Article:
Spread wide, the full span of her reach was breathtaking. She soared on white cascades of feathers, gliding effortlessly through the air. Her form, flawless. Her beauty, perfected. Her strength and power shone through. However it was her willingness to take on such emptiness with no fear that I remember most. The sight of her majesty in flight was marvelous.
I followed my grandpa’s finger as he traced her path through the sky. He leaned towards me once again and spoke the most beautiful of sentences:
“One day you’ll grow up and spread your wings just like she does.”
I looked at him with such abounding joy as his aging face broke into a wholehearted smile. And by the time I looked away, she was gone. I hardly had the chance to know her.
The last time I was there, he was in the middle of the pond, showing my cousins the corners he used to show me. I walked out onto the dock, and he spotted me, waved, and turned the boat back to land.
I think it makes him sad to see me now. Because to him, I’m still the girl in the middle of the pond. But this time I’m alone, and there are no white herrings to be found.
by John Romano
The sun had just risen and Robert Goodrich already received an urgent request for his expertise at work. It was a muggy Sunday morning, and Robert was driving down narrow back roads, avoiding morning traffic, in a hurry to get to work. There was a heavy fog on the winding roads and his car sliced through it. As he was driving, he noticed a car pulled over on the side of the road. A man is leaning on his car, with his hands over his face; a pure expression of depravity. Robert contemplates pulling over to ask if anything is wrong even though he is late for work. He absolutely can’t deny this man in need, so he stops the car, leaves the key in the ignition, and asks if he needs help. As Robert approaches him, the man quickly turns around and punches Robert in the face. Robert goes down on the side of the road, knocked unconscious. The man sees that he has knocked out Robert and wasting no time gets into Robert’s luxurious car. He jumps into the driver’s seat and is gone in seconds.
Greg was driving to get his car fixed early Sunday morning because he needed to drive to several people’s houses to fix their plumbing. Being a plumber isn’t a glorious job, but it pays the bills. He was still four miles away from the repair shop when he heard a strange noise coming from his car. He felts jerks from his vehicle as it lost speed. Smoke emanated from the space between the front hood and the side panels of the car. Greg pulled over, infuriated that his car broke down before he could get it fixed. Greg slams his fists against his steering wheel, sending a firm shock through his forearms. He throws his door open and gets out of his car to make a phone call to the auto mechanic.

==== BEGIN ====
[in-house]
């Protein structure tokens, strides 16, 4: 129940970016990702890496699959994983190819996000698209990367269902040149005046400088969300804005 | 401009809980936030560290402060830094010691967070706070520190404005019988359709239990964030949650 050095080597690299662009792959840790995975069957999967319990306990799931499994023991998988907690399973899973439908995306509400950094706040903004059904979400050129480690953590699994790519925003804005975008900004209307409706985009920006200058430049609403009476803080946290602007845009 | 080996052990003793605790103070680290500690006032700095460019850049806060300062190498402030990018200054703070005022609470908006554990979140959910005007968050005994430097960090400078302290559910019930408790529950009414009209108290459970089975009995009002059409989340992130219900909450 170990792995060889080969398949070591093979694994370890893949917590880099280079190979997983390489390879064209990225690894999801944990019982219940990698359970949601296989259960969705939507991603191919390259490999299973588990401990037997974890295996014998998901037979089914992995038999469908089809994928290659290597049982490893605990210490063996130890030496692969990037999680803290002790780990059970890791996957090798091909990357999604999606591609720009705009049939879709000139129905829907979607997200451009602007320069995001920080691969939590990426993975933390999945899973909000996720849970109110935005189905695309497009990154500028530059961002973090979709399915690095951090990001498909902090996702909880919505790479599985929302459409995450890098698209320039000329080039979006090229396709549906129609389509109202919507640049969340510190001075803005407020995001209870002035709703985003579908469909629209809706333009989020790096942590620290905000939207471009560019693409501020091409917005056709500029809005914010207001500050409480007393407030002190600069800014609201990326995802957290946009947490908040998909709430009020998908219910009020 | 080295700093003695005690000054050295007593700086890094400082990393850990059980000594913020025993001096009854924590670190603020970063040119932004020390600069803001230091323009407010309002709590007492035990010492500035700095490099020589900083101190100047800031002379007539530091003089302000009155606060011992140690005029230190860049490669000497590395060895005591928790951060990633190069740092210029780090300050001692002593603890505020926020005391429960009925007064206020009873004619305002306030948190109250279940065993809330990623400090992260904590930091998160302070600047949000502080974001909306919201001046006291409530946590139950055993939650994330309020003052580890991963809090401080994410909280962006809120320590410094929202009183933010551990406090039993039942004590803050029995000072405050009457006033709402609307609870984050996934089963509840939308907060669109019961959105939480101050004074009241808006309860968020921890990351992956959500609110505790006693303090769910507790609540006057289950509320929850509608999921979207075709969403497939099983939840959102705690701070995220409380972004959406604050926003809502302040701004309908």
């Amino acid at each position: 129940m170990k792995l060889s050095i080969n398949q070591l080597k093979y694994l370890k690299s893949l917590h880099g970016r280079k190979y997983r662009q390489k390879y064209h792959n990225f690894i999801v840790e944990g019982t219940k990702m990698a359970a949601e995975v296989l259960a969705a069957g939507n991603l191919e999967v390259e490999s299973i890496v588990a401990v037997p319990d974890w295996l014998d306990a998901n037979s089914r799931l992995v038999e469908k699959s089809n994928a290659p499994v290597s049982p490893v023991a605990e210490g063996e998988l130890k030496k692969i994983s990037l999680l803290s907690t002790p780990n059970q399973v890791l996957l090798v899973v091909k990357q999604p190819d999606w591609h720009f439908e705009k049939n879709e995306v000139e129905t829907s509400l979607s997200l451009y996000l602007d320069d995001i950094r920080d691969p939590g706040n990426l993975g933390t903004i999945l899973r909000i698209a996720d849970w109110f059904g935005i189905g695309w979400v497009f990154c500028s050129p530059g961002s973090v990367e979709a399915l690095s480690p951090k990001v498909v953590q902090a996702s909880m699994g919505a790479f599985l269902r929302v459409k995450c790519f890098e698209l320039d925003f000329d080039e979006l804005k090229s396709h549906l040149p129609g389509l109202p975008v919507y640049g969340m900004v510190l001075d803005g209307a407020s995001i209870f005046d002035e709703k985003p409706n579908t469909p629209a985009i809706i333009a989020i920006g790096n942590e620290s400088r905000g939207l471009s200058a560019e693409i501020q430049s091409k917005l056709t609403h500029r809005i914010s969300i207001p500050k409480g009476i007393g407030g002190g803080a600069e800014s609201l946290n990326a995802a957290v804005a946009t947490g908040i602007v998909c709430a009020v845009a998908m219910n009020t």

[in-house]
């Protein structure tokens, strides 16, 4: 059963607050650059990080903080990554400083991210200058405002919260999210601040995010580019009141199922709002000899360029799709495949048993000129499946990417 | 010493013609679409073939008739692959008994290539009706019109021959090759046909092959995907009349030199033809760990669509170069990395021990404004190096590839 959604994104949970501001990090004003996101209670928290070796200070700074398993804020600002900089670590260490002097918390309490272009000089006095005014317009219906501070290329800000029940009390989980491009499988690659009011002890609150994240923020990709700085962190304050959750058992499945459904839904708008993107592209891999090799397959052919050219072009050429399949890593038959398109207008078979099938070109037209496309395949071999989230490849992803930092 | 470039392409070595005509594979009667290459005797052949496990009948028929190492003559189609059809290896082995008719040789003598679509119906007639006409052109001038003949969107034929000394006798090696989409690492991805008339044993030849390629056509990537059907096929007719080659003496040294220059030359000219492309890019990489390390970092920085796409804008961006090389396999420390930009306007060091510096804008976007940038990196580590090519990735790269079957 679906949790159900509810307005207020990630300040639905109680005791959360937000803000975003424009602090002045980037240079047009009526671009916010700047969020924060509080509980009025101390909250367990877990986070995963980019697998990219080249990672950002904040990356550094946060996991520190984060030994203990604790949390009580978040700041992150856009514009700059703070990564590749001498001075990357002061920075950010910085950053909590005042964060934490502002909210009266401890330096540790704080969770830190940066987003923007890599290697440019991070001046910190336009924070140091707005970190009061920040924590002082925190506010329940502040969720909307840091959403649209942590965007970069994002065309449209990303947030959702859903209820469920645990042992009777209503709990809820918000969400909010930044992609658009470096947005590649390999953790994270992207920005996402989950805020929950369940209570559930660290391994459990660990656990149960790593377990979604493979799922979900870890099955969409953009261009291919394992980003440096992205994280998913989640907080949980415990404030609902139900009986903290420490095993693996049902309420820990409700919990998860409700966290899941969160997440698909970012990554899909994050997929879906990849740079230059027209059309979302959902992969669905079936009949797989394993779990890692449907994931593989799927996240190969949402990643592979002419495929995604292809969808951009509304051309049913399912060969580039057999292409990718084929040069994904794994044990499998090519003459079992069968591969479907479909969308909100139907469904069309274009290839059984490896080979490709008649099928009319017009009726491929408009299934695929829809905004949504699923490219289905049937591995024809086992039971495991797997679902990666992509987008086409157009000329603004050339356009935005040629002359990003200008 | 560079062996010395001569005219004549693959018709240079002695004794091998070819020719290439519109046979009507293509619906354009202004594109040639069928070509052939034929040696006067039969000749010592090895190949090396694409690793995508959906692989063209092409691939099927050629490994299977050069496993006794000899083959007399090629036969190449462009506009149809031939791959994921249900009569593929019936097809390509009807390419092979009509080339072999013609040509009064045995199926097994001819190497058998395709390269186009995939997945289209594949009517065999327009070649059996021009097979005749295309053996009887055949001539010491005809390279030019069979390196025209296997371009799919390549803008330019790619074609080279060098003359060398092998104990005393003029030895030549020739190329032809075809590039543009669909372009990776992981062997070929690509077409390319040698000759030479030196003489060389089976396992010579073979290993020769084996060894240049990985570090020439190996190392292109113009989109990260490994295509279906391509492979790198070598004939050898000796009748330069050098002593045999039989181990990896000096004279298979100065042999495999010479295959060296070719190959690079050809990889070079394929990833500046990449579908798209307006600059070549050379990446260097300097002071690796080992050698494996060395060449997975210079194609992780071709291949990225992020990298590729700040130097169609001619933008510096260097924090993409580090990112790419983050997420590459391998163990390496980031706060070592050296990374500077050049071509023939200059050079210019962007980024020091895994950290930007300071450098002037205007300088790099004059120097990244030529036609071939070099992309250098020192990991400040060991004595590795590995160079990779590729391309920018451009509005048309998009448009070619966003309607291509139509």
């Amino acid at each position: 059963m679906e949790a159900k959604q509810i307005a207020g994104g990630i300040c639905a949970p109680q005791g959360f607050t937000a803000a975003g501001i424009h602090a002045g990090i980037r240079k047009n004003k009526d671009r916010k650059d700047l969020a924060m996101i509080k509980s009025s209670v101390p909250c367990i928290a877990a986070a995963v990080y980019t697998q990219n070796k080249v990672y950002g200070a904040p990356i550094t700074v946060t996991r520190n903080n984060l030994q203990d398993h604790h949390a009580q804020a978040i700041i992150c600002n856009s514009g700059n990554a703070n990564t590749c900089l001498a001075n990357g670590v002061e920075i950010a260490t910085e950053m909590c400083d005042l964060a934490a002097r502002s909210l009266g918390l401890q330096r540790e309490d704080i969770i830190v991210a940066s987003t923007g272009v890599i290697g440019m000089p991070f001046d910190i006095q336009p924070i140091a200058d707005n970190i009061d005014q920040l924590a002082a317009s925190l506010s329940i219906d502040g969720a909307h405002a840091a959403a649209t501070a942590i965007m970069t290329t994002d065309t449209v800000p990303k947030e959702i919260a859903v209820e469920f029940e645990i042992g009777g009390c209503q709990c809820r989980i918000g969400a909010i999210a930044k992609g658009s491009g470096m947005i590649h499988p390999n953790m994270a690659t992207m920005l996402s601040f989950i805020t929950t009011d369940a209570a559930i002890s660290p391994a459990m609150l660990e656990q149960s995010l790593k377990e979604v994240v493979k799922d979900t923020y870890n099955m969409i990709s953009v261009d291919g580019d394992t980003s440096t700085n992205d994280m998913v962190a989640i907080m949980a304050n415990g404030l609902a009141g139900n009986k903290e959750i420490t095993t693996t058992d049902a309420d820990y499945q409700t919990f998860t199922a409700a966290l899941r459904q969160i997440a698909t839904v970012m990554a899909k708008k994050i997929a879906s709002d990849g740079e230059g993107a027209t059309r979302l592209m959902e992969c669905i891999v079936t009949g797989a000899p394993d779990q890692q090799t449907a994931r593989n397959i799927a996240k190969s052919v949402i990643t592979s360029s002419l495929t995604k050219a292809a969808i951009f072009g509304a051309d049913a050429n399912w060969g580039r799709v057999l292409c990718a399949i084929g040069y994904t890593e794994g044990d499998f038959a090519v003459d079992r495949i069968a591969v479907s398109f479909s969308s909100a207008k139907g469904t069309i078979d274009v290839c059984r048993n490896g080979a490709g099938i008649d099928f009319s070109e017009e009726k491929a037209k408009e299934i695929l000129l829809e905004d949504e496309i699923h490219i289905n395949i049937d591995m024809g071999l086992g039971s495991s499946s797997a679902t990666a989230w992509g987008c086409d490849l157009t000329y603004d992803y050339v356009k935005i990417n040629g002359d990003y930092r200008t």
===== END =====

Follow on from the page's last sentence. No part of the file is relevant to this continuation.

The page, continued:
He flips open his phone to make the call, but as his fingers hover over the first digit of the mechanic’s number, his phone buzzes. It’s a phone call from a number he doesn’t recognize. He picks up the phone.
“Mr. Sherman? Is this Greg Sherman?” a voice asks urgently.
“Yes, who is this?” replies Greg.
“Amanda, I’m a nurse at Nebraska Medical Center,” she replies.
“Whatís going on?”
“Your daughter was involved in serious car crash, she is in critical condition and she needs you here now.”
“Oh my god, is she going to be okay?” Greg is in shock.
“We don’t know yet. We have our best surgeon coming in to help her; it all rests in his hands.”
“I can’t believe this is happening! I’ll be there as soon as I can.”
Greg hangs up his phone only to remember that his car is broken down. He realizes this and collapses on the side of his car. He is desperate, his daughter needs him. He hears a car pull over and stop behind him. The click of a door opening tells Greg that maybe help has arrived, or maybe not. Greg turns around. A man is approaching him, but he wouldn’t help. He looks wealthy: he drives a Mercedes with all the extra trimmings. Greg has encountered the wealthy type before on plumbing jobs, and he isn’t going to risk his daughter’s well-being trying to beg for help.
Before he couldn’t even contemplate what he was doing, he punches the man in the face. Greg’s hand shake as he realizes what he has done, but thereís no time for guilt now, he has to get to the hospital. Greg jumps into this man’s car and shoots toward the hospital with a complete disregard for speed limits.
Greg rips through the narrow back streets of Omaha as he draws nearer and nearer to the hospital. He finally reaches the parking lot of the hospital. Greg parks his car in a handicapped spot next to the entrance and leaves it running as he sprints inside to see his daughter.
“Where is she?” Greg yells as he runs inside.
Amanda recognizes his voice, “Mr. Sherman, follow me.”
Amanda leads him down a few hallways to where his daughter lies in bed, surrounded by doctors, barely hanging on to life.
“Oh my god!” he says, as he sees his daughter. He walks up to her bed slowly. “Hey sweetie, I’m here. Everything is going to be okay, I promise.”
She can’t hear him.
Another nurse calls for Amanda outside of the room. They speak briefly and she reenters.
“Mr. Sherman, there is something I must tell you.”
“Oh no, what is it?” he replies.
“Our orthopedic surgeon, Mr. Goodrich, was carjacked on his way here. Unfortunately, he is the only surgeon within 20 miles, so we’re going to have to call another hospital and have your daughter transferred, but weíre not sure if she is going to hang on for long enough.”
Greg felt dizzy from hearing those words. He knew it was completely his fault.
More doctors quickly rushed toward his daughter, he had no idea what was going on. But seconds later, he knew. Greg passed out as he heard the beeps from his daughter’s heart rate monitor quicken, and then hold a high piercing note.